The Advent of the Year of the Horse: Vice and Virtue

Firstly, we would like to wish everyone a very Happy New Year. Let’s hope it’s a good one!


There’s so much to celebrate in life and all too frequently we choose to dwell on the negatives rather than the positives. Look at how the media reviews any year – it’s a catalogue of doom and gloom, disasters and deaths, whereas we know that there are just as many hopeful and cheerful stories. However, they’re probably not as sensational or “newsworthy” – an indictment in itself, where as a society, we appear to need to feed off the negativity and suffering of others in order to function for ourselves.

“Poor things! Thank goodness that’s not us!” we say as we look on at the tragedies of others, and then switch the television off or carefully ignore our role in the misery of others.

“I empathise but I can’t change the way things are” is another example of a dereliction of our duties.


Well, perhaps we can do something. Perhaps we can change the world, even if we only start with our immediate world – being more considerate to those we care for, or trying to concentrate on what we give rather than what we receive.

Or perhaps we ought to spend more time thinking about the values and virtues that we hold dear. To what do we aspire in 2014 and beyond? What do we want to do with our lives? What are we passionate about? Can we make a difference?

We see much that is wrong with life but we can make a difference.

Let’s look at our schools, for instance.

As educationalists we see untold damage done to our children by the restrictive practices that we see in our test-driven system of schooling. Yet, there are many schools throughout the country that have a more enlightened approach to learning, with some introducing philosophy into their practice – for us, an extremely encouraging and thoughtful addition to the curriculum.


It is time to think. We all need to have reflective time – to consider what we’ve done and not done, what we could do, and what we should not do. We also need time to stop thinking and to live more positively, considerately and compassionately in the now.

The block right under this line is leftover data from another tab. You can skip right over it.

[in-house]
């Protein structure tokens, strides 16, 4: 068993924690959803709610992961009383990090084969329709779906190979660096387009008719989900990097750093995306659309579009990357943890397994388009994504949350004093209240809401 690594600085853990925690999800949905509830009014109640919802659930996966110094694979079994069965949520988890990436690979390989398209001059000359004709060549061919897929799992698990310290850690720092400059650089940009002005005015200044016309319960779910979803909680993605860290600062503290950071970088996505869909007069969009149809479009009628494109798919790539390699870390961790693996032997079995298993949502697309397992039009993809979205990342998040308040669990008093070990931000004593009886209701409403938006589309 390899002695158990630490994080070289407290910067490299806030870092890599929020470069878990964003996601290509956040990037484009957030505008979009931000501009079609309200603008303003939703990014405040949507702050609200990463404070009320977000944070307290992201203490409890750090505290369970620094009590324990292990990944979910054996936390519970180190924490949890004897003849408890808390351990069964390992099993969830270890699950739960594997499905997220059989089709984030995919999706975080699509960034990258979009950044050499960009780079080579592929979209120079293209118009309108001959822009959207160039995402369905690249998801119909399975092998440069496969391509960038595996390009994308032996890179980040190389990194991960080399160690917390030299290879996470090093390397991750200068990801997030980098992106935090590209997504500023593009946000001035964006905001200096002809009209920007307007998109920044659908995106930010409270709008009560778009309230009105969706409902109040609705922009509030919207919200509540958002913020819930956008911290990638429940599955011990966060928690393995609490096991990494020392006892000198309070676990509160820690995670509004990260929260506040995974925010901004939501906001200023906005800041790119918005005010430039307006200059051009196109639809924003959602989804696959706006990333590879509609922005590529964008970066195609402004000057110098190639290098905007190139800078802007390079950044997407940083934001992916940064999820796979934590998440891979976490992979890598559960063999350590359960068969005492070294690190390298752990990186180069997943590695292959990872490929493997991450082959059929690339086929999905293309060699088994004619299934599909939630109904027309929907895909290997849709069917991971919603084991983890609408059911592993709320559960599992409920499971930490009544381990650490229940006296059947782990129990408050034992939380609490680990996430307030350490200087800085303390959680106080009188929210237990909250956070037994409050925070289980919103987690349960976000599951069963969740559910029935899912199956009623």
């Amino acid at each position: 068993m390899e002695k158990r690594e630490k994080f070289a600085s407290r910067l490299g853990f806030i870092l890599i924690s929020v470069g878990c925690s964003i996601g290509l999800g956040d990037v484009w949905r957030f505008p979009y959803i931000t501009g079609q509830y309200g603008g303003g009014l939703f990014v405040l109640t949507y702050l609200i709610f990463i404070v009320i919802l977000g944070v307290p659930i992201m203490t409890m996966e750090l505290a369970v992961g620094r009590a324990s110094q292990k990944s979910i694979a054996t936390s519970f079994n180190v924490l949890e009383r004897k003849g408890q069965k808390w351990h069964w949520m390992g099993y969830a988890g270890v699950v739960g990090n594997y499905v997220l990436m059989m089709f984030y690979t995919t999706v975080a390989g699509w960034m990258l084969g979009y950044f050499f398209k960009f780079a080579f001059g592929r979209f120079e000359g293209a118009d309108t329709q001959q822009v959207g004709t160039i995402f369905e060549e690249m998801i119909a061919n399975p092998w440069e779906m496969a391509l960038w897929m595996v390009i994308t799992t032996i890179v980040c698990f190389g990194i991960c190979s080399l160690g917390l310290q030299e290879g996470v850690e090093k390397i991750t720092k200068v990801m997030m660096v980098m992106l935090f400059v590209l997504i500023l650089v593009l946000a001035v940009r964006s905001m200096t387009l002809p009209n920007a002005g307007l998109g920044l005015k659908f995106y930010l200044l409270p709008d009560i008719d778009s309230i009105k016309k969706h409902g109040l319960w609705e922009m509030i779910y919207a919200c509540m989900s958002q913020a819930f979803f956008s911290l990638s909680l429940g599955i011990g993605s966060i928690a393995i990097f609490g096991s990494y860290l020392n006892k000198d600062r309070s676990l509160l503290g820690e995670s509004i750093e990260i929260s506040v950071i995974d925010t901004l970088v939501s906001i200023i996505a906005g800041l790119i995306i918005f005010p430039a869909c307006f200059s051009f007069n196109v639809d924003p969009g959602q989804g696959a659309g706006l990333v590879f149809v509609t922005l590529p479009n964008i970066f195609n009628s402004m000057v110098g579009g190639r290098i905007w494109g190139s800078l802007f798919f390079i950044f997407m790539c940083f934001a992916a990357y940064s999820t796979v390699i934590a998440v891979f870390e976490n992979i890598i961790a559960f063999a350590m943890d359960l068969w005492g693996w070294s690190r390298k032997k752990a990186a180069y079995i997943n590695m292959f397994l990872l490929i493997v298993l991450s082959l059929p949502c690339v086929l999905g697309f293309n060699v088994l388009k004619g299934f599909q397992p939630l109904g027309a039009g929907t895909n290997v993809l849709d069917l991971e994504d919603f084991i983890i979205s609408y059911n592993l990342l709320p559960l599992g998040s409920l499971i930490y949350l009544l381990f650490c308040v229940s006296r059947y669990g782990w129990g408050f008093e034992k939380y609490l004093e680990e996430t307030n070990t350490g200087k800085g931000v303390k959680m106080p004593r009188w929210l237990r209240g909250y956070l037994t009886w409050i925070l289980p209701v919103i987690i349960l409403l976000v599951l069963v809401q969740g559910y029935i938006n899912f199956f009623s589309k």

January is sometimes a difficult month. The festivities are over and a certain amount of exhaustion enters our lives. Yet in many ways, this is the perfect time for reflection, rejuvenation, re-valuing.

To this effect, we’ve decided to offer some thoughts of our own that may or may not be helpful for your personal reflection time.

Whilst we’re delighted that many schools are now providing lessons in philosophy, we’re also aware that many concentrate on Western rather than Eastern philosophy. In these Internet days, we have far more access to the great thoughts of all philosophers, both past and present, from East and West. Why reinvent the wheel when the likes of Confucius, Lao Tzu and Dogen Zenji have given us so much to think about?


So for the next month, in the transitional time at the start of the Western New Year and the eve of the Eastern one, we are going to write a daily offering of “Vice to Virtue”. There will be 26 offerings – one for every letter of the alphabet where we start with a “vice” and move it towards a “virtue”.

The vices and virtues aren’t always exact antonyms but hopefully it will provide some thoughts as to how we can shift our emphasis from problem to promise, hardship to harmony and encourage us to make tentative steps towards a better world.

We hope you enjoy our contributions and look forward to your comments as the month progresses to the time when we can celebrate the emergence of the Year of the Horse.

Year of the Horse



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